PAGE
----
Being cocooned and anesthetized in our luxury homes, luxury cars and first class privileges, breeds pretension, indifference, boredom and loneliness.
Losing ourselves in the service of something grander than our own needs or pampered comfort is the only genuine path for true joy, which is not the same as the temporary happiness that comes from endless material acquisition.
A young, nerdish student, who was not among the popular set on the school social circuit or one of the celebrated athletes or one of the so-called smart kids, bumbled along in high school, somewhat socially isolated and awkward.
He was a C-student who struggled academically. He failed to complete his first community service program and probably drank a little too much and smoked too much weed on the weekends.
The summer before his last year in high school, he signed up to be a volunteer at a Muscular Dystrophy Association (MDA) camp for kids in order to meet his community service requirement.
“Volunteers work with campers, providing around-the-clock care and attention. Counselors push wheelchairs, meet the daily needs of each child and become a youngster’s friend for a week.”
Over the course of a holy week, the student emerged from the cocoon of certain weaknesses and vulnerabilities, transformed into one of the better volunteers the MDA Camp saw that year. He found new and unexpected life and joy.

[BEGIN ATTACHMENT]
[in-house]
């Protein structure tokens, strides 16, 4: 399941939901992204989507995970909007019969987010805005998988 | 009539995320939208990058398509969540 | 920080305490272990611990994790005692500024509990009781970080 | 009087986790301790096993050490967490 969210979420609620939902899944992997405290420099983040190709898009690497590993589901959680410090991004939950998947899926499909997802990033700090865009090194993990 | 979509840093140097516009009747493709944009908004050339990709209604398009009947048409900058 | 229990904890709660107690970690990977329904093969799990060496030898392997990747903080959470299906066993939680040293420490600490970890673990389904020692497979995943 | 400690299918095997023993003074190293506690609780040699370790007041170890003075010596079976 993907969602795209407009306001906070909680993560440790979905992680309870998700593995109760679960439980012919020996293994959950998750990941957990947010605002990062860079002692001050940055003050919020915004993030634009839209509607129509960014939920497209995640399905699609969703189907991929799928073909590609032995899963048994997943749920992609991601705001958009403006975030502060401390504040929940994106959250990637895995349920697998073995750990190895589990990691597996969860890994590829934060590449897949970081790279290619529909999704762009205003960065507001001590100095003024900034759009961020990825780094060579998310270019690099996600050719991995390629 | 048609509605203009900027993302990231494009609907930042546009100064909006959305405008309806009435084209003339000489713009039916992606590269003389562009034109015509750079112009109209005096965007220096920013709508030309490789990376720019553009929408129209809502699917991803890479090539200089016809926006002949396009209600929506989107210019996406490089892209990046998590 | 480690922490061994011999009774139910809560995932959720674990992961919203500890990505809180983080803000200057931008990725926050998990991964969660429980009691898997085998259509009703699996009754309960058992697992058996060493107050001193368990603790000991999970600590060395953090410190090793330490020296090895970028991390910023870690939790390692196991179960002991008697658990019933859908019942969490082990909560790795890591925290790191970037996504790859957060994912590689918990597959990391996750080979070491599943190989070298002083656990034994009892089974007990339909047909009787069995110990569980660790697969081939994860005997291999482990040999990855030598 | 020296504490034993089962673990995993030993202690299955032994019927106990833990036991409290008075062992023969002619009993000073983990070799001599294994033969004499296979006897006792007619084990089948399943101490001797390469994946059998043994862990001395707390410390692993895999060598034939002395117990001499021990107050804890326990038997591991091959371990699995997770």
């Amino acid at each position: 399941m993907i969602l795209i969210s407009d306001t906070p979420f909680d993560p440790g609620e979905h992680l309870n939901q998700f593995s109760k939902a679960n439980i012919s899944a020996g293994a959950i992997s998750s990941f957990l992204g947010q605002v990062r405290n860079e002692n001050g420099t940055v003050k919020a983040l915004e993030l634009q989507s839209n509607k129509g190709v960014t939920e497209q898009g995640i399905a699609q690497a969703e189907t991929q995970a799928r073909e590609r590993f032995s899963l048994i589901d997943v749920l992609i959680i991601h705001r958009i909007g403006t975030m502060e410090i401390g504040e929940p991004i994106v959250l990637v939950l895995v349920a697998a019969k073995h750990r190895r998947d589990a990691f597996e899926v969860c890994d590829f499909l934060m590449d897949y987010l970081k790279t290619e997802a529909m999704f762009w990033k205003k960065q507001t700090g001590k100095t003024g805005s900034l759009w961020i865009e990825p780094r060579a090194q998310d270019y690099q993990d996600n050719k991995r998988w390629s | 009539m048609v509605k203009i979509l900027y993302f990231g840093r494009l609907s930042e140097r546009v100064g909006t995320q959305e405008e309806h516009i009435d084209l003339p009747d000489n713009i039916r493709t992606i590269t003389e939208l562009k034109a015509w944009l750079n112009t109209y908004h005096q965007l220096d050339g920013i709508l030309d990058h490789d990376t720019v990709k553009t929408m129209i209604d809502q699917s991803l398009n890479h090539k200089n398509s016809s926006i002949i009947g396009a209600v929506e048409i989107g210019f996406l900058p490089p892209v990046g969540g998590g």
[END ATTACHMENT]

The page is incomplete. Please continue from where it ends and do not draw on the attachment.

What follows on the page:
His supervisor marveled at how this shy and awkward young man came to love and was loved in return by the disabled young boy, of whom the former became his companion, friend and helper around-the-clock during a summer of transformation for both of them.
Even after the student had finished his community service requirement he returned to help and to serve because, to paraphrase his joy, he was compelled to do so.
As other students were called to receive their academic awards at graduation that year, he was given the school’s community service award, to the delight and surprise of his parents and peers, and to his own great surprise.
We serve and are transformed not only from our strengths but more often from the depth and struggle of our vulnerabilities. The Sufi mystic and poet Rumi instructs: “The wound is the place where the light enters you.”
Our wounds can destroy. If healed, they can make us stronger. Some who have experienced physical abuse become more empathetic. But, some turn into abusers. Some victims of abuse describe how working with others who were abused helped them to cope with their own pain and struggle.
Those who revel in tearing down others, including purported friends, with lies and gossip, are really revealing their unhealed and often unrecognized interior wounds, insecurities and often desperate need for love.
We all struggle with our clever demons and falsehoods. But it is remarkable how genuine empathy and service of others beyond our weaknesses can help us to lose ourselves and discover new life and spiritual and emotional resources which can help to tame our demons and arrest our conceits.
There are psychological and emotional knots inside each of us which may be slowly unbound or eventually shredded, if we are fortunate, through a genuine empathy which recognizes in others our own struggles.
In the wake of Hurricane Dorian, many are asking what they can do as volunteers and people of service to aid the long-term reconstruction of Abaco and Grand Bahama.
In place of the negativity from some about the deficits in our land post-Dorian, we have the opportunity to usher in a new period of service and volunteerism which can heal and build our country.
Those who are busy serving and helping do not have the energy and time to complain about what is not being done or to criticize those who are offering their gifts and their empathy in the service of others.